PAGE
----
Mr. Harris was the preceptor I worked with on completing this initial assessment. He has a very straightforward charting style and prefers to keep everything short and simple. He also prefers to lay out his assessments in a way that places all decisions in the hands of the MD. Coler-Goldwater uses forms for completing nutrition assessments which can be somewhat limiting, however, Mr. Harris recommended that I select that the diet consistency was appropriate, indicate in the intervention section that I recommend an evaluation for dysphagia, and in the nutritional status/comments section state that I will communicate with the MD regarding a change in diet consistency. This was done as opposed to selecting that the current diet was not appropriate for chewing and swallowing.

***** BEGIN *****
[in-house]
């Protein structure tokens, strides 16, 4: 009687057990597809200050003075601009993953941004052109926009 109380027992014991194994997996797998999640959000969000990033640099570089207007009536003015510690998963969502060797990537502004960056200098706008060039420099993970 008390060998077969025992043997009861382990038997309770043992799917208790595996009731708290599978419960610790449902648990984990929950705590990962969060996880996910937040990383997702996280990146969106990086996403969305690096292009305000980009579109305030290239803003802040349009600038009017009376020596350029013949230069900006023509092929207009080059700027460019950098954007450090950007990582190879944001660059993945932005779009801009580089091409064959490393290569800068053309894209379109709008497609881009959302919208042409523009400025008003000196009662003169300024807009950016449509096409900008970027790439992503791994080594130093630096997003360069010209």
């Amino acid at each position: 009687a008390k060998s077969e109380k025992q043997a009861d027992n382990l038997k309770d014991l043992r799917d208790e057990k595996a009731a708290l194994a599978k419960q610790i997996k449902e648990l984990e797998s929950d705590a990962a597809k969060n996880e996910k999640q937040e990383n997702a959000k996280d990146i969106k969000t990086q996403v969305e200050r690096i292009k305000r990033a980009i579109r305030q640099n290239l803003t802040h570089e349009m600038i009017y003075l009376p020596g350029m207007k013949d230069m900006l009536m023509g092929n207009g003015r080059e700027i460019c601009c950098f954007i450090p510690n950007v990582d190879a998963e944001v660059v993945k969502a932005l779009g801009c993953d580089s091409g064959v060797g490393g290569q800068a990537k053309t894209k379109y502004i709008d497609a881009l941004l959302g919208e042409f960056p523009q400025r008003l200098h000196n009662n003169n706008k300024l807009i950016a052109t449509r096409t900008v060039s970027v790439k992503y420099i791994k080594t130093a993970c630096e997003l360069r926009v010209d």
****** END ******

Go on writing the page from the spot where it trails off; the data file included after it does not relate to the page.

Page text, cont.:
This patient was not receptive at first to the idea of a change in the consistency of her diet. She was worried that the food would not be appetizing. However, after describing the importance of a switch to a mechanical soft diet and reassurance that her food would be chopped and not pureed the patient was more receptive to the change in her diet consistency.
Although the patient stated she had not had any recent problems with GERD, during our initial meeting we discussed GERD and its complications. We discussed some possible changes she could implement immediately to prevent reflux including not lying down or bending over after eating. The patient was receptive to these suggestions.



I was unable to follow up with the patient because the change happened at the end of my rotation and I was no longer working with the same RD to determine if a choking problem was still occurring. However, my recommendations were picked up by the physician and immediate changes occurred. The MD switched the diet to a mechanical soft diet to prevent choking and ordered a speech consult. 



DRAFT: This module has unpublished changes.